Spectrum Graphics is an Arizona based Graphic Designers business serving your community in Maricopa County AZ, 8299. We are located at the corner of Second Avenue and Broadway Avenue, Suite # 101, Phoenix, Arizona. If you have an idea that may be of interest to the citizens of this area and you want to use it to make a political campaign issue, Spectrum Graphics can help you. They will draw up your design and marketing materials and create the exact visual impact you are seeking.
When you contact us for assistance we will first determine if you require flyer, brochure or sign design and what artwork will be best suited for that purpose. We will work with you to determine your colour palette, how you want the artwork to appear, and how many colours you will want in each colour group. After this we can come up with an original palette of colours and images that you can choose from. In this article, we’ll cover the basics of working with Spectrum Graphics.
A simple way to get the most out of your colour palette is to go with a dither effect on the paper. There are many different software programs that you can use that automatically do this, but it can be done manually as well. The basic idea behind a dither effect is to take one monochrome (black) colour and create a “divergence” or “livening up” effect by throwing another colour into the mix. This creates contrast and emphasis within the image. Here’s a quick example:
If you are working with a single colour palette, you may only need a single “tone” of color within your image. This will depend upon the quality of the printing company that you are using and the type of presentation that you are making. There are no restrictions on the colour palette that you can use; it is strictly a matter of creative thinking.
Spectrum Graphics is based upon a color wheel – which means that the values in your image are always generated in the form of a square array. These values can be generated on a horizontal or vertical plane, but their composition is dependent upon the horizontal and vertical axes of the wheel. Let’s use our imaginary wheel for a moment. Every square cell on the wheel contains one colour – regardless of what the underlying hue is. The cell that lies nearest to the middle is the most “transmissive”, which means that other components of the image will also be drawn through the palette in the same range as the hue that is contained in that particular cell. The more colours that are in the palette, the more variety and richness there will be to the final image.
It is important to understand that a lot of time and effort is required to get a very good quality image out of your coloured palette. You may have a perfectly acceptable range of colours in your tone map, but if you have a poor contrast between colours you are not going to get an attractive look. The most effective thing to do is to draw a basic spectrum and then tweak it slightly by adjusting the values in your tone map. This is actually a lot easier than doing the whole image in the first place, since it makes sense to just erase and redraw the image several times in order to make the changes that you want. If you cannot see how to do this quickly, then consider taking some training in a drawing program, or perhaps watching somebody do it.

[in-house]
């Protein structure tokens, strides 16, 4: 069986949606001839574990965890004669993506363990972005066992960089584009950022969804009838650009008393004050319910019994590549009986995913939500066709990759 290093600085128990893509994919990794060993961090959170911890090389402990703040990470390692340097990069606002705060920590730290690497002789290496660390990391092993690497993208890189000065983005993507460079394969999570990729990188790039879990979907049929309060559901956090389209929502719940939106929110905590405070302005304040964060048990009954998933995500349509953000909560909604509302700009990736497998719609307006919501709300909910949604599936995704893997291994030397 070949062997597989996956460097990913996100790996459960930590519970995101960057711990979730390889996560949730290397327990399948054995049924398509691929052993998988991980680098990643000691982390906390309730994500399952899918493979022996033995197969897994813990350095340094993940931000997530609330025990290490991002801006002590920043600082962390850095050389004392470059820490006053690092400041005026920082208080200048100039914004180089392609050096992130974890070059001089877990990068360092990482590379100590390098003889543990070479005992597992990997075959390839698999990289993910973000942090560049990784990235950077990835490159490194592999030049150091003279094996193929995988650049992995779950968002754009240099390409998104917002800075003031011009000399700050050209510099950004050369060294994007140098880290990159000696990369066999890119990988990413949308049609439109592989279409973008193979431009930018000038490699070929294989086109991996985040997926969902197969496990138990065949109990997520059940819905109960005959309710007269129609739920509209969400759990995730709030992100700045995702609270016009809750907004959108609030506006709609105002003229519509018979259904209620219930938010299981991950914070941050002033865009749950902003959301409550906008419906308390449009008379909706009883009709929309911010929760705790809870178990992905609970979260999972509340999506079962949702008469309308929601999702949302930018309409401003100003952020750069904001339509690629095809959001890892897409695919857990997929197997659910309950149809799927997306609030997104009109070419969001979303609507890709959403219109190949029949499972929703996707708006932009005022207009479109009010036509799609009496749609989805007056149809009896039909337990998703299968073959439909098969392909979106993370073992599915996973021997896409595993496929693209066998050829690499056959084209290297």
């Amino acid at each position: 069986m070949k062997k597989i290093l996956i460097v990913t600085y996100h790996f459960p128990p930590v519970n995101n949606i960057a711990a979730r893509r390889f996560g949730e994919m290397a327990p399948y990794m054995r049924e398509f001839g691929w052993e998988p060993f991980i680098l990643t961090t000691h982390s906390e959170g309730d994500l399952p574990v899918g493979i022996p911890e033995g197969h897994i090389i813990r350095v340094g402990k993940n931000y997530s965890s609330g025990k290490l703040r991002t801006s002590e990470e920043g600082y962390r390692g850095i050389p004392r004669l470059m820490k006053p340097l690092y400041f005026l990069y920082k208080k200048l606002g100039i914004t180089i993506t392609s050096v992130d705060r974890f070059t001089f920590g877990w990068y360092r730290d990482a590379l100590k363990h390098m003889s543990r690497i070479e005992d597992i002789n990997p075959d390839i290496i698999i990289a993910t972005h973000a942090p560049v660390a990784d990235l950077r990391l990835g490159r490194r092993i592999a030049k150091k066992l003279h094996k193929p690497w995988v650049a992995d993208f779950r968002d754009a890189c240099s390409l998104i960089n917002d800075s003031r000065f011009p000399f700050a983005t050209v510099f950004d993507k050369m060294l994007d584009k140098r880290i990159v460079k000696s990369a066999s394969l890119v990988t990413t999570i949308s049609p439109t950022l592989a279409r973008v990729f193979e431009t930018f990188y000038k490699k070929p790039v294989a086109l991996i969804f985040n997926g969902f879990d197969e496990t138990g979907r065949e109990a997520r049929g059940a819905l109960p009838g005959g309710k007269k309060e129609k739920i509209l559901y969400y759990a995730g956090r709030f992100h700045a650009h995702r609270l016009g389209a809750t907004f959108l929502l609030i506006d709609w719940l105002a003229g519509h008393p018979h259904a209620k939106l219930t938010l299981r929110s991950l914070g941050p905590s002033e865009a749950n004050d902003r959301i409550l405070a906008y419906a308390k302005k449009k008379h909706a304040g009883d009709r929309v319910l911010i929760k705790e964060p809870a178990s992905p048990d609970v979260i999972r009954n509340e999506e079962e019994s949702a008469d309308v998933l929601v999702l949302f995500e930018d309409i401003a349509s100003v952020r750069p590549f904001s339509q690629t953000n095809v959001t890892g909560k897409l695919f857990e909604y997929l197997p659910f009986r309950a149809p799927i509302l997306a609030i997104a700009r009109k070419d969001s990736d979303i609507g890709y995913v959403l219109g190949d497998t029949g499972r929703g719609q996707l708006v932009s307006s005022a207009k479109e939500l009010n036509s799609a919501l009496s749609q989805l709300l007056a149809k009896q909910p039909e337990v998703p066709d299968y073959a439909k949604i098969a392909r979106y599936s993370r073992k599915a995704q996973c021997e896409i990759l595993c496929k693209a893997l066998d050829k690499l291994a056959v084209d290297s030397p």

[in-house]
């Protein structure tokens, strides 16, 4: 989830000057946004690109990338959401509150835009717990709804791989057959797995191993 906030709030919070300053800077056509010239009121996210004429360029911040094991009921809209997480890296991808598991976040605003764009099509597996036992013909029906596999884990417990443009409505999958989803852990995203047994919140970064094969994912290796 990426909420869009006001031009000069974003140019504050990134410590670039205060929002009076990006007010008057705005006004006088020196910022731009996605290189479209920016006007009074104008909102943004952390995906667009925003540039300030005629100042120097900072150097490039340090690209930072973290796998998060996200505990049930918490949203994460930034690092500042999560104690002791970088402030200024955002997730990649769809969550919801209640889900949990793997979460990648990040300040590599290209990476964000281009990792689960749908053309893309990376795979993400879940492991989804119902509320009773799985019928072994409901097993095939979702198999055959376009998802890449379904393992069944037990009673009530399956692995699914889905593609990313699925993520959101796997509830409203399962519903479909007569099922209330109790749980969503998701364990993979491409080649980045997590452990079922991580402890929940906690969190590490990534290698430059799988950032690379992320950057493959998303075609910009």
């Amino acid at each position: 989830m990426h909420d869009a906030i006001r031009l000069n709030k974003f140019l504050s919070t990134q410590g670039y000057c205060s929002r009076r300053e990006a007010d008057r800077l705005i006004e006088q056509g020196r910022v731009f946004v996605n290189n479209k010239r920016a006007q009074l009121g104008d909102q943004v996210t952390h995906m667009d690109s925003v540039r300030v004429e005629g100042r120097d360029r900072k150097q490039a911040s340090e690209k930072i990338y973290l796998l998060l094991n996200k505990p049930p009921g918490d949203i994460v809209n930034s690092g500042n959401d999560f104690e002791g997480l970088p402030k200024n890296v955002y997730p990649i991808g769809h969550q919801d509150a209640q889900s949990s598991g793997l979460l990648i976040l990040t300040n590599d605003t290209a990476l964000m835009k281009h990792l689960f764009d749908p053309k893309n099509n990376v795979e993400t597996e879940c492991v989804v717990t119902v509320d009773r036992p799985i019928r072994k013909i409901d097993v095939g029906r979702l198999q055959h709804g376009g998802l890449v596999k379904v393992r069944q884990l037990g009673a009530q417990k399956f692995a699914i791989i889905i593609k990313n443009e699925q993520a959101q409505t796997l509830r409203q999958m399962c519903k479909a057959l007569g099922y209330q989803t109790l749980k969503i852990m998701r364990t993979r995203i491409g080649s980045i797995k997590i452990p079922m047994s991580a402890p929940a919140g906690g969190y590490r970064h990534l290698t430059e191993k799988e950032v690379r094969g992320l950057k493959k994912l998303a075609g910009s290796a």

One of the keys to making effective spectrum images is to keep a good dither pattern going. Basically this means drawing different colour channels through all of the shades in your palette, then tiling them up (or down) to create the image of your choice. The way in which you do this is by using three different channel levels – red, blue and green. By varying the luminance values, and using different amounts of saturation you will be able to vary the depth of the colours as well. One of the advantages of using dither is that the colours tend to merge, creating a very natural looking effect.
Another important step that you will need to take when creating your graphic is to decide on what hue to use for your palette. For instance, if you are using a red and green combination, then you will want to use two different hues for the lower half of the image, and a single hue for the upper half. If you are looking to create a more unusual effect, then you can use combinations of two or three colours, alternating between the colours in your palette. The easiest way to get a good feel for how a particular combination works, is to simply play with different values of your hue in order to get a variety of effects. Remember that your palette should be made up of the primary colours – red, blue and yellow – with some secondary ones thrown in as well. You can create a spectrum by mixing in any of these colours to create a beautiful effect that will really stand out.